Also called cordierite, after its discoverer, iolite derives its name from the Greek word for “violet.” Iolite is a lovely transparent gemstone that ranges in color from blue to deep violet-blue.

Iolite is strongly pleochroic, which means that its color changes dramatically when viewed from different angles. When viewed from one angle iolite may appear grey, from another angle deep blue, and from a third angle iolite appears almost colorless.


Legendary Norse Sunstone

The curious pleochroic property of this gemstone likely makes iolite the “sunstone” written of in ancient Norse sagas. The Vikings used the sun to help them navigate, but if the sun was low in the sky or if the sky was overcast, then Vikings used iolite to help them find the direction of the sun. When held up to the sky, sunlight would pass through the stone, making the stone appear colorless at a certain angle, from which the Vikings could calculate the direction of the sun and find their way.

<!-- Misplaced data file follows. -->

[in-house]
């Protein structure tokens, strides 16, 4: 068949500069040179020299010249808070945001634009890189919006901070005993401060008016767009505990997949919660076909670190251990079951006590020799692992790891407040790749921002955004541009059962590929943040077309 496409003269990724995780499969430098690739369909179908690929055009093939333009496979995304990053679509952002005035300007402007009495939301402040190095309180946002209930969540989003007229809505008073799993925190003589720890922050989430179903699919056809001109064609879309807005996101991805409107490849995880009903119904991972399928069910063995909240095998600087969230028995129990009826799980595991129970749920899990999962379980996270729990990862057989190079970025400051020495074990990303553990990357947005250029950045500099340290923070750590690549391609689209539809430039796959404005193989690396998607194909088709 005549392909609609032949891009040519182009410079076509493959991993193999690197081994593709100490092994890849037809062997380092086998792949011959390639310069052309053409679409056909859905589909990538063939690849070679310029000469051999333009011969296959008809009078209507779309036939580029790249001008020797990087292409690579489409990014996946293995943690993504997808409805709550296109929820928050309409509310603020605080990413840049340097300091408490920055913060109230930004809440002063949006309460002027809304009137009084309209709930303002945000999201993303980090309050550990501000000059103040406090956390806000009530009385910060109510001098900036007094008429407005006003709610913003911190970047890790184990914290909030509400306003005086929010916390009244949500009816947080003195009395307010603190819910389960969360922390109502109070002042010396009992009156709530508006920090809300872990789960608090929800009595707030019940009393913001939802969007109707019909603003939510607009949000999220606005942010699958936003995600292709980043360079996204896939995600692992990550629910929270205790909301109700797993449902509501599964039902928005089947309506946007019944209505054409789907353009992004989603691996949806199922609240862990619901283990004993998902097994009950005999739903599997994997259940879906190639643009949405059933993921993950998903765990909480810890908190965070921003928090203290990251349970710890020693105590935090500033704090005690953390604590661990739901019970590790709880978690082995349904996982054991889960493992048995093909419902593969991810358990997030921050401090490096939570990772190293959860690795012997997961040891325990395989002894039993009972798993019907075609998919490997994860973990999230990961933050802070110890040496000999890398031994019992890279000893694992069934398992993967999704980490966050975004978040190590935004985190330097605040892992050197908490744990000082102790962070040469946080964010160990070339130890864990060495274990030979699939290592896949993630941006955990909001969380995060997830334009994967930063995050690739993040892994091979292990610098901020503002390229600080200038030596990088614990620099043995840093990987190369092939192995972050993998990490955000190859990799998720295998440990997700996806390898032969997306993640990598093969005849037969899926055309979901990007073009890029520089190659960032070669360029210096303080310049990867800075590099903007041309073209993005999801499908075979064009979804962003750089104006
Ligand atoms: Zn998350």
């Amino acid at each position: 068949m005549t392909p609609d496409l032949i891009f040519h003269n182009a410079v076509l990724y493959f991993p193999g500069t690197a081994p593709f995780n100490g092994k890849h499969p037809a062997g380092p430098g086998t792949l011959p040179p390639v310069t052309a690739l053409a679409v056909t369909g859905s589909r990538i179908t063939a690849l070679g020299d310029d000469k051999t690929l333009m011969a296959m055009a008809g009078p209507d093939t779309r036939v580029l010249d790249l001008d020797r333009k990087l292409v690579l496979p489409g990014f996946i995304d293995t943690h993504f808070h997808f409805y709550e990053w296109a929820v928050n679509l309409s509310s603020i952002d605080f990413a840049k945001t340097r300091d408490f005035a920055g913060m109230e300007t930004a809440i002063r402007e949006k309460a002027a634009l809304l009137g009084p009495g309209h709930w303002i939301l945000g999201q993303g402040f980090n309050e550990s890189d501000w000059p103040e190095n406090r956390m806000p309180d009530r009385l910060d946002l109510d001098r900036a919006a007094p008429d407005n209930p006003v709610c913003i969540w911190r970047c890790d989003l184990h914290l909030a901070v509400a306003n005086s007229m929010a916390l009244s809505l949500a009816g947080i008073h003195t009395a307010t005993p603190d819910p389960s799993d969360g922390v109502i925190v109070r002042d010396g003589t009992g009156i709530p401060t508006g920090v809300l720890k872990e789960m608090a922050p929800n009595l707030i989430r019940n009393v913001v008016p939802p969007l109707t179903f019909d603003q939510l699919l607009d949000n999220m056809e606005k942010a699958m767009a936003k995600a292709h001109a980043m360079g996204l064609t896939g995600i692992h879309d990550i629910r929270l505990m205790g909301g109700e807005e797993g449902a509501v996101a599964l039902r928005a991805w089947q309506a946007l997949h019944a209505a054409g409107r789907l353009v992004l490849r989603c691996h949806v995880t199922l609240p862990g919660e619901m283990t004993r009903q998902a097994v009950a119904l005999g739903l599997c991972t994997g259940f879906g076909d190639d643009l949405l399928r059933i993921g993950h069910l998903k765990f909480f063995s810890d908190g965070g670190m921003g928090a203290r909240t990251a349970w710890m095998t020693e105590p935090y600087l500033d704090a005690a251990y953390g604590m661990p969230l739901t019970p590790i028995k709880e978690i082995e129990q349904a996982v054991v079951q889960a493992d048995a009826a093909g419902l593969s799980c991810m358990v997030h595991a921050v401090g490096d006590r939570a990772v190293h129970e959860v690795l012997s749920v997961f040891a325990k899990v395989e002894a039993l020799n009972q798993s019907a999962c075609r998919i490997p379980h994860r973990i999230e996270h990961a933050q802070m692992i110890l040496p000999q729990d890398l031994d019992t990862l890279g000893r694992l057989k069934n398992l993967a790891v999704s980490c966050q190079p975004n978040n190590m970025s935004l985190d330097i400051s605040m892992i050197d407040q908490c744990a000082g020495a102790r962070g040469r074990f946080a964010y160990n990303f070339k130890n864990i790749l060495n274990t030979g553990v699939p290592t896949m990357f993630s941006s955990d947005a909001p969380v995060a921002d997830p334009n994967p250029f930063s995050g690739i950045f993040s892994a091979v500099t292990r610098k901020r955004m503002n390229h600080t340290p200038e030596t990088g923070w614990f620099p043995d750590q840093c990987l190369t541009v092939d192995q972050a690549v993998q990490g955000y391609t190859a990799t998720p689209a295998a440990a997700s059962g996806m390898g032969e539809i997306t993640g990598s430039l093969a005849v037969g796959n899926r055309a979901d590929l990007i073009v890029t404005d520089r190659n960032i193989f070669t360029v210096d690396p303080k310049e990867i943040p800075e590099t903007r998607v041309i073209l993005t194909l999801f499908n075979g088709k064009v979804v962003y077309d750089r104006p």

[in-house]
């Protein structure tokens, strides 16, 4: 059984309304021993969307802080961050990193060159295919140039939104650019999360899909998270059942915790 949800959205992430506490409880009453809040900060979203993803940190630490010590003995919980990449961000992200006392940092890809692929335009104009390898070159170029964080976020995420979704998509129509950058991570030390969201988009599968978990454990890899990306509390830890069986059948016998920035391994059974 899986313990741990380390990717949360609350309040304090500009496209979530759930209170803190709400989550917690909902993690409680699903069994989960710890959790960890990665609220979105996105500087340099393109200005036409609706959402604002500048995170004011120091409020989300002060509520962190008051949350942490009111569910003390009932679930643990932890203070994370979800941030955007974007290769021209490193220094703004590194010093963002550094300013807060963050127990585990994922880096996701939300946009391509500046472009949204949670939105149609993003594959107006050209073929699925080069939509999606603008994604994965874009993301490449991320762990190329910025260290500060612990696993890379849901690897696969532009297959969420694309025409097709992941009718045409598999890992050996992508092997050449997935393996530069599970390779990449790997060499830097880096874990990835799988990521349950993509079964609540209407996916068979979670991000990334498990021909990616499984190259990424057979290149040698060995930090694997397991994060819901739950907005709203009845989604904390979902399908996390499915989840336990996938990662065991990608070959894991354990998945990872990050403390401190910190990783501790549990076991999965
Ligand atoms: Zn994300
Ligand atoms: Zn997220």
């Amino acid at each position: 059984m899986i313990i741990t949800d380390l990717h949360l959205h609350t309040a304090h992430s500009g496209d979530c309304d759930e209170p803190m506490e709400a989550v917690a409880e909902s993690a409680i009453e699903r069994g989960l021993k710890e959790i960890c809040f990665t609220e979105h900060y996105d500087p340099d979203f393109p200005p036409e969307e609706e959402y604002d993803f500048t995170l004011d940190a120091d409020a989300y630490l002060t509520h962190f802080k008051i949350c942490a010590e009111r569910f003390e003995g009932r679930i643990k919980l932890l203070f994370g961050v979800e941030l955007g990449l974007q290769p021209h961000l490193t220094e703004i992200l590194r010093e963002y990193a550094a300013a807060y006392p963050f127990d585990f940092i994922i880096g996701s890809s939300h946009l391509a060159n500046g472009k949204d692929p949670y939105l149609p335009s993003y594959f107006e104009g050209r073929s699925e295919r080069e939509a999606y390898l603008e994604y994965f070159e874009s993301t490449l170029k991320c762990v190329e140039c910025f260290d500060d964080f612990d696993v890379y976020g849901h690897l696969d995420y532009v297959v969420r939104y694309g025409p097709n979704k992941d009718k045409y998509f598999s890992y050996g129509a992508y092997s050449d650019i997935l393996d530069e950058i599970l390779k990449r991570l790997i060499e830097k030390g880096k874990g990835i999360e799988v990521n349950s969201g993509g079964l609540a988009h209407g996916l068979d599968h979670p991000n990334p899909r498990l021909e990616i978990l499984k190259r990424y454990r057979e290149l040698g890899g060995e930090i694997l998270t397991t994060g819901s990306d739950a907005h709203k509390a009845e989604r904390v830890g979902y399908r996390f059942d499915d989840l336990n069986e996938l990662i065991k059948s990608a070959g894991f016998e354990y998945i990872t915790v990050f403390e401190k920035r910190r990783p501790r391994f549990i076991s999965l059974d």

A Difficult Stone to Cut

Iolite’s pleochroism may have been helpful in navigation but it certainly makes life difficult for the cutter. If iolite is not cut from exactly the right direction, no matter what the shape of the raw crystal, its color will not be shown to its best advantage.

No Longer a Collector’s Stone

Due to its scarcity before 1980, iolite was known only as a collector’s stone. Today iolite is relatively available and makes an affordable alternative to sapphire.

False Names

Due to its similarity to sapphire, faceted iolite is sometimes misleadingly referred to as water sapphire.


Wedding anniversary, traditional: 21st

six faceted iolites showing a range of colors from deep to pale violet blue

 a rough piece of iolite, viewed from an angle that shows its violet-blue color

the same piece of iolite viewed from another angle that shows its grey color

the same piece of iolite viewed from another angle that shows how iolite can appear nearly colorless

Make a Free Website with Yola.